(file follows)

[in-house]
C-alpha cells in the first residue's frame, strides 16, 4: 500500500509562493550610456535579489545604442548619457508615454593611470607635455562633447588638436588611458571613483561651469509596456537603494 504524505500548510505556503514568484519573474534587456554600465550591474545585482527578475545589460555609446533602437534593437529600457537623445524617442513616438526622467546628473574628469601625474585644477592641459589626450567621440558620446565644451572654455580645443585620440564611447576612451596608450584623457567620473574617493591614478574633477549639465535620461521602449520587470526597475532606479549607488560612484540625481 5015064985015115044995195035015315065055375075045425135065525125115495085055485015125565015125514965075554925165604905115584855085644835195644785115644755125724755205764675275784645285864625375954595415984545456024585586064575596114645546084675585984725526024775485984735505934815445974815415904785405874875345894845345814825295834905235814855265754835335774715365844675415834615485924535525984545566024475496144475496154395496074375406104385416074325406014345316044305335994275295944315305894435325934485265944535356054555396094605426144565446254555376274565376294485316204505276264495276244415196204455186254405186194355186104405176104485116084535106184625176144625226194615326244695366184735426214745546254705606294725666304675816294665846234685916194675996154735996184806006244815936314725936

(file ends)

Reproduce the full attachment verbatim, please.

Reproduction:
[in-house]
C-alpha cells in the first residue's frame, strides 16, 4: 500500500509562493550610456535579489545604442548619457508615454593611470607635455562633447588638436588611458571613483561651469509596456537603494 504524505500548510505556503514568484519573474534587456554600465550591474545585482527578475545589460555609446533602437534593437529600457537623445524617442513616438526622467546628473574628469601625474585644477592641459589626450567621440558620446565644451572654455580645443585620440564611447576612451596608450584623457567620473574617493591614478574633477549639465535620461521602449520587470526597475532606479549607488560612484540625481 5015064985015115044995195035015315065055375075045425135065525125115495085055485015125565015125514965075554925165604905115584855085644835195644785115644755125724755205764675275784645285864625375954595415984545456024585586064575596114645546084675585984725526024775485984735505934815445974815415904785405874875345894845345814825295834905235814855265754835335774715365844675415834615485924535525984545566024475496144475496154395496074375406104385416074325406014345316044305335994275295944315305894435325934485265944535356054555396094605426144565446254555376274565376294485316204505276264495276244415196204455186254405186194355186104405176104485116084535106184625176144625226194615326244695366184735426214745546254705606294725666304675816294665846234685916194675996154735996184806006244815936314725936